Philadelphia police have launched a website to help gather tips about unsolved murder cases.

“These tips can be 100% anonymous,” Deputy Police Commissioner Dennis Wilson said at a news conference Thursday announcing the site,

The website will allow tipsters to provide written details, photos, videos, recordings, or documents to help in the search for suspected killers, authorities said. It also will allow victims’ relatives to post information about their loved ones through an electronic consent form.

“The families of the victims are going to be a part of this website,” Wilson said. “They’re given an opportunity to submit photos and a message about their loved ones, a reflection.”

Acting Police Commissioner Christine M. Coulter, who attended the news conference at Police Headquarters, said she hoped the site would help give victims’ families closure and send a message to the families that their loved ones have not been forgotten.

“They get to tell the stories of their loved one that we wouldn’t know by the investigation,” Coulter said.

The website currently includes unsolved homicides from 2018 and 2019, and police said they will work to post previous years’ unsolved slayings.

Relatives of three homicide victims — Andrew Moss-Brown, Jonchristopher Savage, and Yasiel Castaneda — who were fatally shot earlier this year in separate unsolved cases, attended the news conference.

Moss-Brown, 27, was fatally wounded June 21 on the 3000 block of North Darien Street in North Philadelphia. “As far as we know, it was mistaken identity,” his father, Richard Brown, told reporters.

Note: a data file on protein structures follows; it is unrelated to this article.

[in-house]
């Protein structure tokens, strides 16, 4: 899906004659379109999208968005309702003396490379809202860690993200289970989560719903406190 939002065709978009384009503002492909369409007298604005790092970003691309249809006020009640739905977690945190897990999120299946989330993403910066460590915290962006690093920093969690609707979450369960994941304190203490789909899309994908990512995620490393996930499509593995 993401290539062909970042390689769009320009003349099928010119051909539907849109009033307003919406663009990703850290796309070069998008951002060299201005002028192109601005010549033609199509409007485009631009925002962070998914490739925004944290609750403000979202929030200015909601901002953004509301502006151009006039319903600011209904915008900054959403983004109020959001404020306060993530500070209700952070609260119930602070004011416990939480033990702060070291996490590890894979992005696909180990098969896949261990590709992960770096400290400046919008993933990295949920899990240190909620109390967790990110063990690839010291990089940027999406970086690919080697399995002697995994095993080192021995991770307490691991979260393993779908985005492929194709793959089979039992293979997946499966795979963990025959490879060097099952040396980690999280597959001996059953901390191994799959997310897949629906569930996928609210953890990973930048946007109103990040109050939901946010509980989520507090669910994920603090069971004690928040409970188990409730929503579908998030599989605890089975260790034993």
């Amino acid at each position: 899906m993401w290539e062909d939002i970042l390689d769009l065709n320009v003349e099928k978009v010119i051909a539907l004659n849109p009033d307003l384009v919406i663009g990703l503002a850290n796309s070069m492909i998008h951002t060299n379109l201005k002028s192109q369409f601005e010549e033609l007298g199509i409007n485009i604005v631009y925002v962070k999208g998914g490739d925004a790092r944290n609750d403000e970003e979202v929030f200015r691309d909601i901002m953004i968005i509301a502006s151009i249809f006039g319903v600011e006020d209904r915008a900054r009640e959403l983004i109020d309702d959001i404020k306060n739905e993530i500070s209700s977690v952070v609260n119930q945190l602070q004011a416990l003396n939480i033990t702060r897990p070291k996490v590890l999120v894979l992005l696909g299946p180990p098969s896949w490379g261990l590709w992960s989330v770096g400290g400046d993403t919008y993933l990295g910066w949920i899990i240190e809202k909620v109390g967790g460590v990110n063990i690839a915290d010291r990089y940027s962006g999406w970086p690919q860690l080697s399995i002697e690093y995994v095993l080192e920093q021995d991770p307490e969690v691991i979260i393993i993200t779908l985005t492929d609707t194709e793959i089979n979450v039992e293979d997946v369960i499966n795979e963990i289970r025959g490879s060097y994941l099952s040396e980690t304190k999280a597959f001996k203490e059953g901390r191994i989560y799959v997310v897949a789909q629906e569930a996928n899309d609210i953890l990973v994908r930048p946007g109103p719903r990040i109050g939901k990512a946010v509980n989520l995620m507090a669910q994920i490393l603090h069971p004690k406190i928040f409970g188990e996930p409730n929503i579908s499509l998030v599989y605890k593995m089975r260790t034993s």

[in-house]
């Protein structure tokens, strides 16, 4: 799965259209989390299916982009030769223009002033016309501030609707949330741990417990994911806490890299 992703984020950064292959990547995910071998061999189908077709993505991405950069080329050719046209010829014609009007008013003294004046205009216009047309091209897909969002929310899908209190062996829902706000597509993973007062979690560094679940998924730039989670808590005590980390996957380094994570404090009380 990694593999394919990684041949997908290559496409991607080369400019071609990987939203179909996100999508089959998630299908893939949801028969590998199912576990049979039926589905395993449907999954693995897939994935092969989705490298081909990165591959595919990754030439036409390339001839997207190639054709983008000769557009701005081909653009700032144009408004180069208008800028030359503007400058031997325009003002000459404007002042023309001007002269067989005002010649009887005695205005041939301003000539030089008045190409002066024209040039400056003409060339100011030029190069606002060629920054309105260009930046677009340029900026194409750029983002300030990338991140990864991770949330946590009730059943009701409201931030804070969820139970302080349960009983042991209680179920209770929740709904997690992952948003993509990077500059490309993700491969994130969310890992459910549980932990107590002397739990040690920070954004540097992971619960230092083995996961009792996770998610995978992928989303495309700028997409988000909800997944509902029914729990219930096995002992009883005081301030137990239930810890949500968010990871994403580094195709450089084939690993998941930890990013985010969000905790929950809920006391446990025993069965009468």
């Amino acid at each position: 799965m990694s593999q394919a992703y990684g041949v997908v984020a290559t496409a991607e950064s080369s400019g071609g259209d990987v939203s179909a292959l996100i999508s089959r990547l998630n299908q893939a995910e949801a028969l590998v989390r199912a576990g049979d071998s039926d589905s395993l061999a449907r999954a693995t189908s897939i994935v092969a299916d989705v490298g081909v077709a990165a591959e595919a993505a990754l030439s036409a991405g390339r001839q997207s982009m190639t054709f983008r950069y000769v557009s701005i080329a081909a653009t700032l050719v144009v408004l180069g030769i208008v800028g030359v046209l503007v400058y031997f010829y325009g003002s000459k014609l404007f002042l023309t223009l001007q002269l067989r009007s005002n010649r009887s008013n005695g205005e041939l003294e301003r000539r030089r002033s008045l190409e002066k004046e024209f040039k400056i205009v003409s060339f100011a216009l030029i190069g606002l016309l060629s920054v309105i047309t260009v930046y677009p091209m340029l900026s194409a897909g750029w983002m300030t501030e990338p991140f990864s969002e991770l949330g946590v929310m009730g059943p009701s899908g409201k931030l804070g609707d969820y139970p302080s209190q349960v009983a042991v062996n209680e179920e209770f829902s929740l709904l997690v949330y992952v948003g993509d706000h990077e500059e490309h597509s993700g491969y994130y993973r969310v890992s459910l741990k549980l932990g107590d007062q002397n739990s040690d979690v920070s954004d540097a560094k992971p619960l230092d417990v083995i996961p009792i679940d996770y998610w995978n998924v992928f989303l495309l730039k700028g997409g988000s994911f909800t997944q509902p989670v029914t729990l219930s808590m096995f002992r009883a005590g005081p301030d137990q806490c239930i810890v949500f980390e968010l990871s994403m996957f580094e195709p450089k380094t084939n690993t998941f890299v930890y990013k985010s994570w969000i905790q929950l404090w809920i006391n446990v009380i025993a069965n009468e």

“This website, I think, is a very good idea,” Brown said. “Hopefully it will go around, it will help other people with closure. Someone might be walking down the street, might have some information. You don’t want to tell no one, you can come to the website, enter the information anonymously. Hopefully, we can get some of these people off the street who are committing these crimes.”

Savage, 34, was fatally shot in January at Bristol Street and Old York Road in Hunting Park. His wallet and cell phone were stolen during the robbery, according to his mother, Kimberly Robinson.

“What keeps me going is I know that he’s in heaven, but I need his killer caught,” Robinson said. “I forgive his killer.… But I need you to come to justice and pay for what you did.”

Castaneda, 28, was found dead April 12 in the kitchen area of a second-floor apartment on the 3900 block of North Percy Street in Hunting Park.

Tips to the site will be fielded by the department’s Real-Time Crime Center, then will be quickly sent to the Homicide Unit so they can be acted on promptly, Homicide Capt. Jason Smith said.

“Every homicide victim deserves justice,” said Smith.

Wilson said he came up with the idea for the website earlier this year after seeing something similar used by another police department. He said Sgt. John Ross then gathered a team that researched other police websites.

Ross said the Los Angeles Police Department and police agencies in Florida and Connecticut have similar sites.

As of Wednesday, 216 homicides had been reported in Philadelphia this year — a 5% increase from 206 homicides at the same point last year, and a 7% increase from 201 homicides in the same period in 2017, according to police statistics.

In terms of year-end totals, homicides in the city reached a high in 2007, the last year for which data are available on the police website.

For all of 2007, the city recorded 391 homicides. That number decreased in 2008 to 331, but the number has been on the rise since 2013, when 246 people were killed. Last year, 353 people were slain in the city, compared with 315 for 2017 and 277 in 2016.

The city offers a $20,000 reward for information leading to an arrest and conviction in any homicide.